“We are all subject to destiny. But we must act as if we don’t, or we will die in despair.”

Philip Pullman

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What Gary Lineker said about the Germans no longer works. It’s time to update the famous phrase. Here it goes: “Football is a simple game: 22 men run after a ball for 90 minutes and, in the end, Real Madrid always wins.”

Or, if you prefer, “football is a simple game: 22 men run after a ball for 90 minutes and, in the end, Paris Saint-Germain always loses.”

In the Champions League, I say. The Spanish League is on the way to becoming as predictable as the French one. A Sunday walk respectively for Madrid and PSG. The Champions League is where both clubs focus 90 percent of their ambition and 90 percent of their desire. Only the Parisian club always stumbles, and the Madrid club always gallops.

Madrid and PSG are the ying and yang of football, heaven and hell. It is to test the most convinced atheist. Anyone could come to believe that God blesses Madrid and curses PSG. Player by player there has not been a big difference. Both have had top squads in the last decade, but Madrid has won the European Cup five times, with the sixth on the way, and PSG, zero.

Let’s see what just happened in the semifinals of the most important club competition in the world. PSG had to win at home against relatively humble Borussia Dortmund, fifth in the Bundesliga. The French shot 30 times on goal, four on target, and lost 1-0 and away. “Incredible!” exclaimed his coach, Luis Enrique.

But not as incredible as Madrid. Or, rather, no. Totally believable. We were in the 88th minute, Madrid were losing at home 0-1 against Bayern Munich and we already knew the result. Everything was sung. Everything was written. In other words, an unthinkable mistake by the Bayern goalkeeper, a tie for Madrid and, three minutes later, the winning goal. Bayern goal in the last breath of extra time? 2-2 and into extra time? No way! Canceled thanks to a referee error.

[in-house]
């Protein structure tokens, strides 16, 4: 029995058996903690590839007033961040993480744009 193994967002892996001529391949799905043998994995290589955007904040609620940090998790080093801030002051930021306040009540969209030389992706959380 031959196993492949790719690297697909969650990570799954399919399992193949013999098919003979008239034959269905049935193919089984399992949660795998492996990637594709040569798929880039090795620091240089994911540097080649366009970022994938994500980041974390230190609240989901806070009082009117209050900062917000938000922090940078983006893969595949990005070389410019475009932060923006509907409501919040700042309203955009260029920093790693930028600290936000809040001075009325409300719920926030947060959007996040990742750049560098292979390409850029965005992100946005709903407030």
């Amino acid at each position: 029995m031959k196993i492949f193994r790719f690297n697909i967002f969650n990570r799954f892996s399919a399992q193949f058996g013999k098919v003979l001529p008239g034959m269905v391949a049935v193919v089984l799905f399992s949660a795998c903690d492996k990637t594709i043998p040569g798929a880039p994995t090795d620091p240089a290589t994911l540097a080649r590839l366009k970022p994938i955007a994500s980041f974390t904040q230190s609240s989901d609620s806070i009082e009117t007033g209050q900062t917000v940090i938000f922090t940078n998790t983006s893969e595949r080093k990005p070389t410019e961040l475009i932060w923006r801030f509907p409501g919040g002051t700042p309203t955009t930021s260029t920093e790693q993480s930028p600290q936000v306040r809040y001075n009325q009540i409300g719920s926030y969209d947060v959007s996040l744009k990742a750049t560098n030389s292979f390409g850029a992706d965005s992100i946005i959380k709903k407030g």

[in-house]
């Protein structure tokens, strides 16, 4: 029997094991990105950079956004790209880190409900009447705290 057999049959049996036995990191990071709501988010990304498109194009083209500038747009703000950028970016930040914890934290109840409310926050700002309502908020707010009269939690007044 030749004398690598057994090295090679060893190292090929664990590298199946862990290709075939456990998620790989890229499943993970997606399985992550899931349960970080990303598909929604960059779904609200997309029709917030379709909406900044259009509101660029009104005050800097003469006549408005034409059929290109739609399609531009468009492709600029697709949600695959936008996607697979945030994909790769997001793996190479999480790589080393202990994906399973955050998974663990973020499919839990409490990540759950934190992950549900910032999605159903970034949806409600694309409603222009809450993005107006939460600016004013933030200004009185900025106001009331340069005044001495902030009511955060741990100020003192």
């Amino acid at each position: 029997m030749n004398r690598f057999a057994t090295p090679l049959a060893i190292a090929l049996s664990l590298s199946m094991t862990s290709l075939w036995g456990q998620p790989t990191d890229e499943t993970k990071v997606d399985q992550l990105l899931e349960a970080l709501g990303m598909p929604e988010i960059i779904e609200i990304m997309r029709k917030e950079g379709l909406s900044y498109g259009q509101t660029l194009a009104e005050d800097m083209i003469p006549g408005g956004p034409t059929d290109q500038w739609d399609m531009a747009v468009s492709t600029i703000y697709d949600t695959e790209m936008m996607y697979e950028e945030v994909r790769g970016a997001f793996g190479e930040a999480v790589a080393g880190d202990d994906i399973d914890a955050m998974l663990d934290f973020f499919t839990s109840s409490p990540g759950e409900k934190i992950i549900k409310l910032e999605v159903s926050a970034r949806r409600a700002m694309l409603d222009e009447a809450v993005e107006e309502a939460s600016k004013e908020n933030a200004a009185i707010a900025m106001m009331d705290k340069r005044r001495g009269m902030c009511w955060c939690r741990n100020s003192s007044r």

I always insist, to the point of boredom, on the centrality of the luck factor in football. But with Madrid an exception must be made. This is something else. We are talking about destiny, k ismet, cosmic, or divine inevitability. Or satanic. As my mother, a Real Madrid fan herself, always exclaimed, “this is not normal!” No, it’s paranormal.

That Madrid coach Carlo Ancelotti is a genius? Well, maybe. But remember this. In the quarterfinals of the 2017 Champions League, Real Madrid faced Bayern, for the umpteenth time. Madrid won thanks to two offside goals that the referee did not see. After the match the Bayern coach said: “We are not happy at all. In a quarterfinal match you need a better referee… History will say that Madrid eliminated Bayern, but the world saw what happened.”

Who was that Bayern coach? Carlo Ancelotti.

That phrase, “history will say that Madrid eliminated Bayern, but the world saw what happened” should be framed. Only leaving a void where it says “Bayern” to fill the space with the name of the current victim, such as that of Manchester City after the Champions League quarterfinal match last month. There were 33 shots on goal for City against eight for Madrid, 67 percent possession for City against 33 for Madrid…and who won? Madrid, of course, in the penalty shootout. The decisive goal was scored by a type of horse that plays defense. The two goals against Bayern last week were scored by Espanyol and Stoke City. For reasons that reason does not understand, the ball is going to go in, Madrid is going to win. It doesn’t matter if the scorer is called Rüdiger, Joselu, Cristiano Ronaldo or Mbappé.

After wasting time for I don’t know how many years at PSG, the Frenchman, surely the best striker in the world, will be at Madrid next season. There are people who doubt. Will Mbappé adapt? Will he be able to play with Vinícius? Please! The white t-shirt is a turbo, no matter who wears it. And as for next year’s League, or the Champions League final against Dortmund at the end of the month, does it make sense to play them? No. Madrid reduces football to a simple 22-man game in which everything is written.